I think that your data, limited as it is to two events in two years, shows that the typical "good" trapshooter could seldom pull off a 96 or better to get them yards when targets were harder. They stayed at shorter handicap distances and then would get "hot" at the occasional big shoot. And, where were the pros when those short yardage shooters were winning the major shoots.

    When targets got easier, it was one step back after another until the average "good" shooters were shooting toe to toe with the pros. The goal of many shooters is just to get there.

    I have been shooting trap a LONG time (since 1965 I think). (Admittedly not much ATA anymore.) I remember when "good" shooters would be stuck for very long times on the 24 or 5 yard lines. And, they all started at the default 22. Usually, when someone got a yard, they won or at least placed in the event. Heck, now days a 98 (or even a 99) in a big handicap event would be lucky to get into a shootoff. Lots of folks get to the 27 without a sniff at a significant win.

    But, I have stated my prejudices. I personally just like to shoot hard targets.

    I don't know if it would stimulate the game to go back. And, I agree with Steve's posts from Vegas. Who will enforce the rule? Shooters have become so "average" driven that they won't even shoot in a wind. Do you think they will shoot at clubs that throw more difficult targets? Doubtful. And clubs do like to attract shooters. (Isn't that how the softer targets became the norm?)

    And, I continue to be impressed with you as the the President. Very impressed.

    Regards, Jake
     
  17. Neil Winston

    Neil Winston Well-Known Member

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    Hauser: "Based on your focused analysis I assume the conclusion is that nothing happen the other 50 weeks of the year that contributed in any way to the current state of the handicap system."

    Winston: That is a completely unwarranted conclusion. I've made, as yet, no statements about what was happening those other 50 weeks. What I've shown, and limited my comments to, what happened in the other two.

    And yet in the end I'll bet you are going to be right. What was happening in those other 50 weeks (in those days) kept shooters with good averages and so good chances of being in the top-ten in the GAH from getting punched beyond short to mid-yardage. That can't be done today. (Ideally)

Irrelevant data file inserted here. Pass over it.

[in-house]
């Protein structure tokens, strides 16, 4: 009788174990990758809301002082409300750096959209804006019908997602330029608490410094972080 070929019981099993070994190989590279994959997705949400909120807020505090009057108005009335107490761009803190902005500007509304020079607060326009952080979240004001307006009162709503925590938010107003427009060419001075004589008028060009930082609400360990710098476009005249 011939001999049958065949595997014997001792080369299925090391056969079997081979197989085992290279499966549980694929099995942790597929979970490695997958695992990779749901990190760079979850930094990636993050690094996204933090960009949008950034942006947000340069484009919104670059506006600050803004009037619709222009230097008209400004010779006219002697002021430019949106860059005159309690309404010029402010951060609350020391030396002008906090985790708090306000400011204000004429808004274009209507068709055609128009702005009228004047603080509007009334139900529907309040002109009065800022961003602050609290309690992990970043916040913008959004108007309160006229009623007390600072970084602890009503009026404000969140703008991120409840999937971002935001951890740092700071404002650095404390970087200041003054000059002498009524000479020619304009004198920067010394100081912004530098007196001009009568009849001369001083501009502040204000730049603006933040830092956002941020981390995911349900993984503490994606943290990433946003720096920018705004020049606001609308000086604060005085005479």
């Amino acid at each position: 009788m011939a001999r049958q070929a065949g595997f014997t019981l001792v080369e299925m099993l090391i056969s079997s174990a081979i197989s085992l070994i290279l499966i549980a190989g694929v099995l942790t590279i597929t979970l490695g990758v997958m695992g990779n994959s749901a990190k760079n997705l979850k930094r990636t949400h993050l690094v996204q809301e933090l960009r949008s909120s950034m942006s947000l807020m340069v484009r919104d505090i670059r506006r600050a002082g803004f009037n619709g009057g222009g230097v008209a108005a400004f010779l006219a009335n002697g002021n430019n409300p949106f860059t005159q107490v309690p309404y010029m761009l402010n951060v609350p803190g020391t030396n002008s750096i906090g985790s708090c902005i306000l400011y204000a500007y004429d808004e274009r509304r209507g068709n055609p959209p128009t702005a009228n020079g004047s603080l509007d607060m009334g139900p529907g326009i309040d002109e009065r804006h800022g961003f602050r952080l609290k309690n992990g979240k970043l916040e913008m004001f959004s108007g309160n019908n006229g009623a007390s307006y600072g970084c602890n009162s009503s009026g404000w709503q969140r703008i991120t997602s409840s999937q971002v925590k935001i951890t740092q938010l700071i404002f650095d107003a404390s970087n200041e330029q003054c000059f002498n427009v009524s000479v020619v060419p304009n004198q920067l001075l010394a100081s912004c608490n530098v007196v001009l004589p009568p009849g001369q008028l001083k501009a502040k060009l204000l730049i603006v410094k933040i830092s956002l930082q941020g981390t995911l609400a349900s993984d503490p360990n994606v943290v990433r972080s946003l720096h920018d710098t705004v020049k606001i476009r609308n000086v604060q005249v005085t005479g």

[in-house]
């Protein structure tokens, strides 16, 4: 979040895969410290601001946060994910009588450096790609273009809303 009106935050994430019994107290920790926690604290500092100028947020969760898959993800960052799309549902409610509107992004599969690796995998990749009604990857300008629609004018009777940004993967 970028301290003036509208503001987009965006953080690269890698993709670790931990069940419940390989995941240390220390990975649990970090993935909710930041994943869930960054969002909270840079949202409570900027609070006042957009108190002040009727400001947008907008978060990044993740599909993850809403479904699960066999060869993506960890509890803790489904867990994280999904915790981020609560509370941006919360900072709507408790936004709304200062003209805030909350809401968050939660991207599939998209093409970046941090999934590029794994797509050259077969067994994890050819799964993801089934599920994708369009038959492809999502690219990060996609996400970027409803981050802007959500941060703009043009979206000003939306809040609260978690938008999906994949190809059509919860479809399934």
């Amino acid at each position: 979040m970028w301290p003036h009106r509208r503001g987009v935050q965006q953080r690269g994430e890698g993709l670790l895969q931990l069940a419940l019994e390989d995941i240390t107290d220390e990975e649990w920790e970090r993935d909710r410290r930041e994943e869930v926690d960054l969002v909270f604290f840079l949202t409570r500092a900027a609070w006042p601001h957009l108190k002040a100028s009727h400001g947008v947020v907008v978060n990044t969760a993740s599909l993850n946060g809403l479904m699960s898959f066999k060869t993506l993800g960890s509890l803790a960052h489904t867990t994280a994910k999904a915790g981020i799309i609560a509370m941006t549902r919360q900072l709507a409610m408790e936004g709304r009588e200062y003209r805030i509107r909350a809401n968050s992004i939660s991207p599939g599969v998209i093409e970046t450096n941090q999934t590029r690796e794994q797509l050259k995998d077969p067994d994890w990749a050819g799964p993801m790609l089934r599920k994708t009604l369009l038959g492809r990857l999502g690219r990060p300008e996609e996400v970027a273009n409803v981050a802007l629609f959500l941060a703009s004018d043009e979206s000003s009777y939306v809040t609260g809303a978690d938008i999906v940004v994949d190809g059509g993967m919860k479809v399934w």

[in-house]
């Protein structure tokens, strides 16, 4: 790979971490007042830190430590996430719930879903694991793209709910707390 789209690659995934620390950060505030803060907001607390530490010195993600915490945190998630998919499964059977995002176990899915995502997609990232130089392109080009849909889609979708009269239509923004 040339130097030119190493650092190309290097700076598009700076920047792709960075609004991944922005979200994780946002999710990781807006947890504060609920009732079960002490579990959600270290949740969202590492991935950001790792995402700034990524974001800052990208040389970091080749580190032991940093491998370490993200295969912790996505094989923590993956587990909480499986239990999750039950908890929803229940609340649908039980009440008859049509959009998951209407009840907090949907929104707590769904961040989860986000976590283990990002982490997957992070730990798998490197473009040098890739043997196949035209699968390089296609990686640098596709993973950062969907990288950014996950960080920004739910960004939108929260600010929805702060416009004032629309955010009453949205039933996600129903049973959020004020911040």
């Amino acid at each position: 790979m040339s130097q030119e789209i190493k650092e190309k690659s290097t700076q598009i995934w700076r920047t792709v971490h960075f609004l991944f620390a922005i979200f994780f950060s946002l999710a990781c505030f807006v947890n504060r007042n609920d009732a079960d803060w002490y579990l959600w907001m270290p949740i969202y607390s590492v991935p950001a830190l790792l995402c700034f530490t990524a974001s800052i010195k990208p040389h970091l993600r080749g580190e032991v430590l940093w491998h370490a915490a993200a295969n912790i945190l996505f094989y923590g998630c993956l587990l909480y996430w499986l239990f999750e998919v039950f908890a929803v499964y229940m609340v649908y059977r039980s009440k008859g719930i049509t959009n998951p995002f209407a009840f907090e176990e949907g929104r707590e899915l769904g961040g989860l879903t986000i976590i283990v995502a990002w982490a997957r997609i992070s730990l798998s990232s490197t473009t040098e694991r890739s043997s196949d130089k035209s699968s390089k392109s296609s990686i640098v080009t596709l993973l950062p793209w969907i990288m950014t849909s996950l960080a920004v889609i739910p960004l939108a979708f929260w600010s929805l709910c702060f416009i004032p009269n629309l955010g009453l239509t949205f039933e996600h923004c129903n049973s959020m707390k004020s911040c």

Hauser: (edited to what I think was your intent) "The bottom line is you will stay away from anything that says the change to a 2-hole target may have had some unintended consequences."

    Winston: Again, an unwarranted conclusion. The bottom line is that at the big shoots I looked at the change to two-hole targets _did not_ have "unintended consequences." In singles and doubles it had _no_ consequences, intended or not. In handicap so much else has changed that to say today's situation is a "consequence" of the 2-hole is another example of that post hoc ergo propter hoc logical fallacy I mentioned to you on that "data" thread. (Link above)

    Neil
     
  18. KEYBEAR

    KEYBEAR Active Member

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    Most targets are shot at small clubs and not the Grand or state shoot . It all startes at the small clubs the 10 or 12 squad clubs . To show the scores from the state or Grand does not tell the story . Yes I would think all classes would be won with higher scores (at bigger shoots) .
     
  19. rjdden

    rjdden TS Member

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    Neil!! Thanks for all the info. Makes sence to me!! Great Job!!


    Rich.(inPeoria,A.Z.)
     
  20. BRGII

    BRGII TS Member

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    Thanks Neil, very interesting information. I think the change in components has more to do with the longer yardage shooters wining more often. It also shows that addition of more yardage maybe warranted. BRGII